I always used a bridle on my Montauk also.I had a 70 Evinrude on it and I could pull a skier from deep water.I really miss that boat,That was the first boat I ever owned and now my father-in-law ownes it.
triblet posted 01-13-2001 11:14 AM ET (US)     Profile for triblet  Send Email to triblet     
I use a similar bridle on my Montauk, West
Marine p/n 466592. It's OK, but could be
better. When turning, the outside eye does
all the pulling, which maximizes the
skier's resistance to the turning of the
boat. This makes it darn hard (impossible
for me) to make tight turns with a skier on.

West used to sell (but I can't find it in
the catalog anymore) a bridle where the ski
line was on a pully and could slide back
and forth and equalize the side to side
load on the boat.

This effect, BTW, is at least part of the
reason that real ski boats have the ski
pylon mounted forward a bit. I suspect
there's some art to properly locating it.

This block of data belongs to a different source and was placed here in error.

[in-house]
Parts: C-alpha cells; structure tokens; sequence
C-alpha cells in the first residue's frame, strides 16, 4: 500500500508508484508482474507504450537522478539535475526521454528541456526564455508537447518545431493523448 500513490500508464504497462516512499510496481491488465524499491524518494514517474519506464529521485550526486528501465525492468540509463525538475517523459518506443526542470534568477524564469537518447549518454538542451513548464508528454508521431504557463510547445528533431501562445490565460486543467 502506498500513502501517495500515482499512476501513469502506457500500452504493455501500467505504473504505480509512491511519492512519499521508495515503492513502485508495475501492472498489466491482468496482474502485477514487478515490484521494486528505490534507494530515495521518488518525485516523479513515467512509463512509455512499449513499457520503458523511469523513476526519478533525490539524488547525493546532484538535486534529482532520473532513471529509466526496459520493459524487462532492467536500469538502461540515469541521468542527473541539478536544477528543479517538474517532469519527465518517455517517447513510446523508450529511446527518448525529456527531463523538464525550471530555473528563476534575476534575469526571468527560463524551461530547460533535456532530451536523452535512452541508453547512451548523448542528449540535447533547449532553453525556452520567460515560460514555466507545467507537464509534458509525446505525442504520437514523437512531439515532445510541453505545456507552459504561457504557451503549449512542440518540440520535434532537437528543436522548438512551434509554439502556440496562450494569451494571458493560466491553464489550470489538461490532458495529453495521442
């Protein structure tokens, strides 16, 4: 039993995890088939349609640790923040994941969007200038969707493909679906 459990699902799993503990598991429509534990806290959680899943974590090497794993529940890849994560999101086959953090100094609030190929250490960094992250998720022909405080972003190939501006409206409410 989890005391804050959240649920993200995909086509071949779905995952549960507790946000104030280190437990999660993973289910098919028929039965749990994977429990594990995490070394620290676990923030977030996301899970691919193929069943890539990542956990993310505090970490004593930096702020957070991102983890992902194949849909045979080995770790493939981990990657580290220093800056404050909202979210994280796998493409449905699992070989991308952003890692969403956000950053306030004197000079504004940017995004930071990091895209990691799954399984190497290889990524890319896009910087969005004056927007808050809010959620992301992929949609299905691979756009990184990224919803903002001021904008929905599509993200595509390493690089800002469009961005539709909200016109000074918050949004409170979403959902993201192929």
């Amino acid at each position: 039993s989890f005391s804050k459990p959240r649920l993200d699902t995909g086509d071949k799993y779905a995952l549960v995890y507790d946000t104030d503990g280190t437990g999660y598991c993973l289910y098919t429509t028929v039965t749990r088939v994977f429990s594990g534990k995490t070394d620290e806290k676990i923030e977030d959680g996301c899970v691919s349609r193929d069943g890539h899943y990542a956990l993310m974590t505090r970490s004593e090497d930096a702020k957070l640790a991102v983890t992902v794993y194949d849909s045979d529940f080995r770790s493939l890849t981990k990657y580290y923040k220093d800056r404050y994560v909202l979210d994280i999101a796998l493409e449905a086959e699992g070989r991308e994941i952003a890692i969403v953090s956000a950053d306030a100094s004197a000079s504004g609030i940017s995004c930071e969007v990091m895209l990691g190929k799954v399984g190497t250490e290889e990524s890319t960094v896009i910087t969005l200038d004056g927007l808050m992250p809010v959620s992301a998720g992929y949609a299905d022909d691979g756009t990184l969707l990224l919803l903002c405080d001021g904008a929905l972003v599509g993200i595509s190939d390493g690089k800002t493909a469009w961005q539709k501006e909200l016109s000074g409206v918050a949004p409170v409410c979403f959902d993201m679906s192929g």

Also, West sells a Runnabout Ski Pylon,
p/n 361396 that might be worth investigating.


russellbailey posted 01-13-2001 02:32 PM ET (US)     Profile for russellbailey  Send Email to russellbailey     
I made a homemade bridle cheaply after not being satisfied with the ones you can buy. I had an Overton's with a pulley, but the float wore out, and the cable could droop down near the prop. Since we have a 15' Striper, narrower than an 17', the pulley is even more critical to balance the loads.

My main hobby is wildwater racing, so I am on whitewater rivers a lot and the parts are common in that sport. I had them all laying around except for the main rope.

1. Aluminum rescue pulley - ~ $8 - very light, strong, rust resistant - I used the small blue one - rated for 0.5" rope, but holds the 5/8 rope I used.

2. A hunk of minicell. This is true closed cell foam (will not absorb water). I just took a hunk I had - it is 3" square by about 10" long (it would look better if I rounded the sides, but it works fine). You need to make a hole through the center of this for #3 to fit through. A long screwdriver works well for this - since the foam gives, you can push it through a very small hole.

3. 1" tubular webbing - about 2' or 3'. Tie it into a loop - a water knot works well. Should be just longer than your foam when looped.